Despite the efforts of elite firms to diversify recruitment, their most senior jobs which attract the highest salaries are still dominated by white, male graduates who attended elite universities.

The study, published in British Journal of Sociology, and conducted by academics at the University of Bath and Durham University, drew on survey data from the ‘Destination of Leavers in Higher Education’ survey to map the trajectories of nearly 12,000 graduates working in accountancy, consulting and finance. It suggests these inequalities emerge right at the point of graduate entry, at the very outset of people’s careers.

The team behind the study were interested in understanding what factors predict graduates’ entry into top multinational firms; as well as which groups get paid most, and which get paid least.

Within these fields, 3,260 graduates recruited by 31 elite companies were examined, including those working for firms such as Goldman Sachs, Barclays Bank, HSBC and Pricewaterhousecoopers.

Their findings suggest a two-tiered process of graduate recruitment into elite multinational firms.

In terms of top multinational companies’ overall recruitment for all jobs, findings suggest:

  • Ethnic minority graduates are more likely to be recruited.
  • Broadly, women are just as likely to be recruited as men.
  • The arrival of newer universities is increasing access – for example, when it comes to overall recruitment, there were more graduates from Aston than from Oxford within elite firms.

Yet a very different story emerges when it comes to recruitment into top jobs for these firms, the ones attracting the highest starting salaries:

  • Compared to white graduates, most other ethnic groups are less likely to be earning the most upon entry to a top firm – especially Asian/Asian British - Bangladeshi (over 10 per cent less likely), Black/Back-British Caribbean (nearly 14 per cent less likely) and Chinese (over 7 per cent less likely).
  • Compared to those from London, graduates from other parts of the UK are less likely to have a higher starting salary upon entry: those from Northern Ireland (over 10 per cent less likely), North West and the South West (both nearly 7 per cent less likely).
  • Women are less likely to have a higher starting salary than men upon entry to a top multinational firm (4 per cent less likely).

Unlike recruitment more generally, those graduating from a core groups of elite universities are more likely to have a higher starting salary, in particular Oxford, Cambridge, LSE, Imperial and especially London Business School. A small group, including the universities of Bath, Warwick, and City provided a small challenge to this dominant group in terms of earnings upon entry.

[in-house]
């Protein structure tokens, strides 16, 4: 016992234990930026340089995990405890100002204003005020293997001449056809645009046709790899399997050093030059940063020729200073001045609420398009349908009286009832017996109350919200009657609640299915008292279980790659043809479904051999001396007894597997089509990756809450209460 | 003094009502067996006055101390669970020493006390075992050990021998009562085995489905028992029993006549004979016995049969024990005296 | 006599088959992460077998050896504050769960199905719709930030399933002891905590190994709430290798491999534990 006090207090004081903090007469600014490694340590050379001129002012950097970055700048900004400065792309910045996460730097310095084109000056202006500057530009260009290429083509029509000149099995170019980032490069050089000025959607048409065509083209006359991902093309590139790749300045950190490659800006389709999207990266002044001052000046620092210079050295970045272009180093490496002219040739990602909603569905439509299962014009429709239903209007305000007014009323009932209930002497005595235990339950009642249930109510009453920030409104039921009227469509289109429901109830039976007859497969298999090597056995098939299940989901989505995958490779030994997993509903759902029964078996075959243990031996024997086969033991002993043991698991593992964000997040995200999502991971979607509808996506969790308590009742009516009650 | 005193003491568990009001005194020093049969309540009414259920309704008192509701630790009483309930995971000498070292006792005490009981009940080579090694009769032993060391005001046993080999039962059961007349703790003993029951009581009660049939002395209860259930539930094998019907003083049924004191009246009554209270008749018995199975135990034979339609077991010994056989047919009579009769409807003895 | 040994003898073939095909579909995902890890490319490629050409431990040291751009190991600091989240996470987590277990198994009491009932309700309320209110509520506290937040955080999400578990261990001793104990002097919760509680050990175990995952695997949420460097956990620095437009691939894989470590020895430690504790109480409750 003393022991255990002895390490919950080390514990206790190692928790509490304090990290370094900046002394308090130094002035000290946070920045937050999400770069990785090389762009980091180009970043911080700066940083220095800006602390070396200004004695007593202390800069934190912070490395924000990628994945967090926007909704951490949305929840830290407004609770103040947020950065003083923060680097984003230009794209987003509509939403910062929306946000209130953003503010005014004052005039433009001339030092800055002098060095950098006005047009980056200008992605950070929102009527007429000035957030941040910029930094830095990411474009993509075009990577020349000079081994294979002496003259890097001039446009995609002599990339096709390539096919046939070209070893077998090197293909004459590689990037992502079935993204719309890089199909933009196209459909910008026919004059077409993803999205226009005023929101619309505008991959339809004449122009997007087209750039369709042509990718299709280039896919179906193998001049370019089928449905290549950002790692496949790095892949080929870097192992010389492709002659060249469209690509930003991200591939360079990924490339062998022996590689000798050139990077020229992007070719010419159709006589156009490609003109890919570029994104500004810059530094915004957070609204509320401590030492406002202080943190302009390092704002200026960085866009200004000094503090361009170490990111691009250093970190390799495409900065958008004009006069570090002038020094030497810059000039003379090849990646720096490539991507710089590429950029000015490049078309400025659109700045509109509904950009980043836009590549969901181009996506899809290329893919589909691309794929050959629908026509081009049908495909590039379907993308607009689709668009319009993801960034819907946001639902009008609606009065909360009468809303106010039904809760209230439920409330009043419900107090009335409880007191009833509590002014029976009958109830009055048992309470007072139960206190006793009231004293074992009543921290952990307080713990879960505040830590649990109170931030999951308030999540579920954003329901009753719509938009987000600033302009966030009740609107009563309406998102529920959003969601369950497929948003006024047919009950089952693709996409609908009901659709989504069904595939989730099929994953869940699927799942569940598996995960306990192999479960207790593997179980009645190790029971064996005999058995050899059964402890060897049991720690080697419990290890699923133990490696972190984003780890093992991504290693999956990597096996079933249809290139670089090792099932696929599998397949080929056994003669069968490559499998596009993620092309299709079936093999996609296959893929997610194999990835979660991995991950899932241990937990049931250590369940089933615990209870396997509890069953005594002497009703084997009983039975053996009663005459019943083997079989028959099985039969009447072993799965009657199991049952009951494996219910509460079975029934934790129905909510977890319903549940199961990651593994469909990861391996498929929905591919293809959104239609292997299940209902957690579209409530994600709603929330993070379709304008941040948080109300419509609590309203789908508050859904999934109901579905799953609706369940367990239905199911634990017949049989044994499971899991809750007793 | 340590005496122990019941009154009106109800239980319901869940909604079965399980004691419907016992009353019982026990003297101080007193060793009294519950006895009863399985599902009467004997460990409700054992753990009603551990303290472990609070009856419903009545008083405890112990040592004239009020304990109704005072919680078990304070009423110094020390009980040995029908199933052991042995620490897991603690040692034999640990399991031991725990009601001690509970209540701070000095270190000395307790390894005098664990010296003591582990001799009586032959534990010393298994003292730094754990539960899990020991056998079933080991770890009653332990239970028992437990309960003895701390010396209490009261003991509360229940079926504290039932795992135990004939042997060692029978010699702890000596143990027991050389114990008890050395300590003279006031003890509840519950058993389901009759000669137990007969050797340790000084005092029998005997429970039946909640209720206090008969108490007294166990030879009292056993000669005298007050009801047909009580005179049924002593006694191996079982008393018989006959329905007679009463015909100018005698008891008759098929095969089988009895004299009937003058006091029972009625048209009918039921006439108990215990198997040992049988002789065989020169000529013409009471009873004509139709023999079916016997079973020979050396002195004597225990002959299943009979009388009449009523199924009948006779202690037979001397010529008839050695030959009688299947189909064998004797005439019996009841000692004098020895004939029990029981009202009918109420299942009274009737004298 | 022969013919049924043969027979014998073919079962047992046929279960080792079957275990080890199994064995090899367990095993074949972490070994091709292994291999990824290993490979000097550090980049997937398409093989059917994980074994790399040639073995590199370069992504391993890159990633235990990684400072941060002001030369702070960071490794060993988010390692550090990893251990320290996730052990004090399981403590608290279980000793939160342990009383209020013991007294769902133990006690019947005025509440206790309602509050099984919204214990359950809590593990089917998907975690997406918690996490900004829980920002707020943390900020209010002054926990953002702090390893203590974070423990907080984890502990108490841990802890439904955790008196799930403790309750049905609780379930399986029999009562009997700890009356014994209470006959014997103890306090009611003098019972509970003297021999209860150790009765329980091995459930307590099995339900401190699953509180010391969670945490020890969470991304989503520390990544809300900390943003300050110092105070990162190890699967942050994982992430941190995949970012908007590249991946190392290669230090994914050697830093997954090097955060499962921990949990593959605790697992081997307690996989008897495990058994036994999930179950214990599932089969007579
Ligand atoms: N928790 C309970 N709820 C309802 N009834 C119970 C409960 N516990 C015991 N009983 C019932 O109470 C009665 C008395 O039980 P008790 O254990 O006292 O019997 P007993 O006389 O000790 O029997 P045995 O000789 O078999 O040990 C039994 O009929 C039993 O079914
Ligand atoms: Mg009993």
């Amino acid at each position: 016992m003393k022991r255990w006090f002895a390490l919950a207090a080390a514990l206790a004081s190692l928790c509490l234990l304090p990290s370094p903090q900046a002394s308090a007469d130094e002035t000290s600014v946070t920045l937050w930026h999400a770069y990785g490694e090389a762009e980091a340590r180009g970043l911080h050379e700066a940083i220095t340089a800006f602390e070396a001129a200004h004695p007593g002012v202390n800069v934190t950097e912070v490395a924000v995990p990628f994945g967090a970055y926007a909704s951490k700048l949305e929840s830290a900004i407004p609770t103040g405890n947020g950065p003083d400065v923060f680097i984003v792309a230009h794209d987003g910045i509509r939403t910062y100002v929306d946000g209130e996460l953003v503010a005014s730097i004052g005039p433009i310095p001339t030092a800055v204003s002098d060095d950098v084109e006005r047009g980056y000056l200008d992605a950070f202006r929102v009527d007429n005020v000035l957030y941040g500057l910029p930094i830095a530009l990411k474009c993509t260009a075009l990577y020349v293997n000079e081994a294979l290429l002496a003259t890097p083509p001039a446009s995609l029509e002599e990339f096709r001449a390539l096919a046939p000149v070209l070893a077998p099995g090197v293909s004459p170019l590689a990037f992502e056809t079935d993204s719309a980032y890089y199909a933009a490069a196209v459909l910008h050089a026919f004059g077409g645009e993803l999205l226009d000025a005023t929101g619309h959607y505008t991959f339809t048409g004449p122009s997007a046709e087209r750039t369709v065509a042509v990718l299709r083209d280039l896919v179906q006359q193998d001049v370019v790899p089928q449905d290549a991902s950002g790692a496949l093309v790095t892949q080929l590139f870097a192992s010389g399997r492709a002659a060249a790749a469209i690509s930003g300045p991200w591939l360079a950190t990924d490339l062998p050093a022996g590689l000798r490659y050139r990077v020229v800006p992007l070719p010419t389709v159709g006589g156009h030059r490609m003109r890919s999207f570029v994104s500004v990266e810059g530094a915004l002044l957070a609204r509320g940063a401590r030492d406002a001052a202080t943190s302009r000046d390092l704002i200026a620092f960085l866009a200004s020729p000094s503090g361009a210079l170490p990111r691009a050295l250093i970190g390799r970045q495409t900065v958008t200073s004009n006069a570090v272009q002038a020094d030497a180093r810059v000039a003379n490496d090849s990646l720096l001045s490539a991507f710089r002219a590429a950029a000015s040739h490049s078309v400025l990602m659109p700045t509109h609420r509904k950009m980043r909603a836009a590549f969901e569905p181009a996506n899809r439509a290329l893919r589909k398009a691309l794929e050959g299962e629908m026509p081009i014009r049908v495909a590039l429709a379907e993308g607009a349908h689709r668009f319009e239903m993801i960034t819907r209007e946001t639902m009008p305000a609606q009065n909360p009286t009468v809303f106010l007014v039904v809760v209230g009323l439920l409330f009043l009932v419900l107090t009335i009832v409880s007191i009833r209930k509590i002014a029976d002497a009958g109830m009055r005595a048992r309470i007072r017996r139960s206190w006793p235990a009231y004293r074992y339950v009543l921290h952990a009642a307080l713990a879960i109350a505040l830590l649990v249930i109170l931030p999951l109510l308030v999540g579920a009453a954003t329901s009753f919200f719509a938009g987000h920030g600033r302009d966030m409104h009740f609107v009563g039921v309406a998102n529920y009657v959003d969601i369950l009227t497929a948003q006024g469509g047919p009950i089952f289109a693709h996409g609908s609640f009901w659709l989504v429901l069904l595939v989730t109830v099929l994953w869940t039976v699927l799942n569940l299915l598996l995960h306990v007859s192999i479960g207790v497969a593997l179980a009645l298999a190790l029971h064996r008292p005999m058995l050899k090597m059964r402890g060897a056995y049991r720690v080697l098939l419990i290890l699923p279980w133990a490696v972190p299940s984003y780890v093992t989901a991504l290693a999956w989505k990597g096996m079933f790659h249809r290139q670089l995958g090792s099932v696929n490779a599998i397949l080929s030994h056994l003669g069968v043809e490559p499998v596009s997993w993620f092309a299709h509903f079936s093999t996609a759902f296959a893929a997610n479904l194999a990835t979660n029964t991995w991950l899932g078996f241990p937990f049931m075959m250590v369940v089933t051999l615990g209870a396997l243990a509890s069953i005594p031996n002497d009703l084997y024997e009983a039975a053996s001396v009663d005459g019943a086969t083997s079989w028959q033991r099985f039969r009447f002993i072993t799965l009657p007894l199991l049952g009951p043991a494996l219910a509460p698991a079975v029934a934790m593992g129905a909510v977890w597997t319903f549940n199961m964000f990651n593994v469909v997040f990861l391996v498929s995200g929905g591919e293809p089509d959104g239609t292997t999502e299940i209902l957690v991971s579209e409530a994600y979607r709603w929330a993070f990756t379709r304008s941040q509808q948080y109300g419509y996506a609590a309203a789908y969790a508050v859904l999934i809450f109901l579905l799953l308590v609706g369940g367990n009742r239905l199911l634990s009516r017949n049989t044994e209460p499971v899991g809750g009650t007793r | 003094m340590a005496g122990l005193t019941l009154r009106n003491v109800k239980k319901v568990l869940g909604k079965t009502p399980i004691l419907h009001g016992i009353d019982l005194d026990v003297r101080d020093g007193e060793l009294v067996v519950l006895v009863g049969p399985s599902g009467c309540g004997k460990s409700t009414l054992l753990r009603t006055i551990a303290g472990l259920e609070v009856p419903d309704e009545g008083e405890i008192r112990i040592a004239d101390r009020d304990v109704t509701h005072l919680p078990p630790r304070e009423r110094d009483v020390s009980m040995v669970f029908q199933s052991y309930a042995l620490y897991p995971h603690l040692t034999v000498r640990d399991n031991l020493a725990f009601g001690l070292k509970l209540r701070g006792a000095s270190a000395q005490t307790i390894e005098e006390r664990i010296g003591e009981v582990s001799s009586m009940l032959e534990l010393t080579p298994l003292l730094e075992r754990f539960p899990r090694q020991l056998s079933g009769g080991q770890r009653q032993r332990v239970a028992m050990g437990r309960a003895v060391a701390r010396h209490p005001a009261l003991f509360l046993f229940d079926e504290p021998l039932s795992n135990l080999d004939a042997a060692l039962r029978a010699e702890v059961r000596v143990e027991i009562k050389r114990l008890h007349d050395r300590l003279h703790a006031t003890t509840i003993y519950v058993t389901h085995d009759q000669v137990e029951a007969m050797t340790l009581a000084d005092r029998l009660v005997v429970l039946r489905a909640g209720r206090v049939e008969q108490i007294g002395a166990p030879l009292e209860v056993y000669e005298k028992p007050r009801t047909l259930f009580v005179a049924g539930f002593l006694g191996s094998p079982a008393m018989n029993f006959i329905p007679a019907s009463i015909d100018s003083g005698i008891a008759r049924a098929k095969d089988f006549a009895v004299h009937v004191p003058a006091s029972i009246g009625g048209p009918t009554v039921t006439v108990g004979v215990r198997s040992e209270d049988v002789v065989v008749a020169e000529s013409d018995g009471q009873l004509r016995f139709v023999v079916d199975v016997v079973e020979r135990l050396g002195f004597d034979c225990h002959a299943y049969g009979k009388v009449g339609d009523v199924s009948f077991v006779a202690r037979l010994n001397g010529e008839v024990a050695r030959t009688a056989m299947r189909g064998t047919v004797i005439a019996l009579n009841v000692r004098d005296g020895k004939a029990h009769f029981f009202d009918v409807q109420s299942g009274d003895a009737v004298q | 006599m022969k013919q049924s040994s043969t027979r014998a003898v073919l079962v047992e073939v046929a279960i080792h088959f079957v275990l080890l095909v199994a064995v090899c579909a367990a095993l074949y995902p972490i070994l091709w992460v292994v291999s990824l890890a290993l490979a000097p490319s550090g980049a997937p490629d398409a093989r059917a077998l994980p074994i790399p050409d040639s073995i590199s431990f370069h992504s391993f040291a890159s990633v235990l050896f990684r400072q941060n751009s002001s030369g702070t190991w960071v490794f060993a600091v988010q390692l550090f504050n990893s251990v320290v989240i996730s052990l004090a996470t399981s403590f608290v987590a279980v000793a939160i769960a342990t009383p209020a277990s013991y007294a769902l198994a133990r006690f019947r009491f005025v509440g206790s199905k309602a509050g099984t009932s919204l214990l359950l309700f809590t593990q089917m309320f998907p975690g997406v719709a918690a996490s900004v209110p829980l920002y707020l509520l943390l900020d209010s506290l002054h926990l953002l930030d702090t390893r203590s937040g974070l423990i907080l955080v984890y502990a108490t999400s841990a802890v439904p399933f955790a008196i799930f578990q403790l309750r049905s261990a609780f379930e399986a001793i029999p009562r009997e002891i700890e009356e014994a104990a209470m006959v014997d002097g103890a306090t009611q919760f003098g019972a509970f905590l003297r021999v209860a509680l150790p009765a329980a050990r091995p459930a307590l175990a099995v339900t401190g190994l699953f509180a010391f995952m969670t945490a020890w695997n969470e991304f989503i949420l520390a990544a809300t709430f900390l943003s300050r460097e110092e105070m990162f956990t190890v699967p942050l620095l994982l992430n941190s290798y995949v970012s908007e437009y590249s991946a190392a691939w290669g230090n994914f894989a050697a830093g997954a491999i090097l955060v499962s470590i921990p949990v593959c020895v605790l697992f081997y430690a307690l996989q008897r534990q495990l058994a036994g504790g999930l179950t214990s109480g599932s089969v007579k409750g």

Lead researcher and ESRC Fellow, Dr Michael Donnelly of Bath’s Department of Education explained: “To make sense of why inequalities persist in the board rooms of elite multinational companies we need to look at patterns in recruitment at the very earliest stages - especially the so-called ‘rising stars’ who secure places on their coveted graduate recruitment schemes.

“Inequalities at the earliest phases of recruitment are likely to cement more long-term patterns in career progression, resulting in the sorts of white, privileged corridors of power we see in the upper echelons of elite firms.

“The detail of what diversity means to these firms matters, and needs to be challenged if these companies are to go beyond paying lip service to ‘diversity’.”

Co-author, Dr Sol Gamsu of Durham University added: “The fact that universities such as Aston University, with an intake in 2016/17 that was 94.9% from state school, can compete with Oxford on initial entry to these firms suggests that something is fundamentally wrong in our assumptions about university hierarchies.

“Aston’s success suggests there is no reason why there should be an intrinsic connection between studying at an ‘elite’ university and entering well-paid, rewarding careers. Why should we assume that those who attend the wealthiest, most socially selective universities have the right to the best graduate opportunities?

“Pay inequalities amongst graduates within these firms suggests that the traditional hierarchies and snobbery continues to exist within the powerful financial companies that dominate the UK economy.”

The team suggest further work is needed to trace the nature of educational paths that lead to recruitment by elite employers within other professional fields, such as law, journalism, architecture.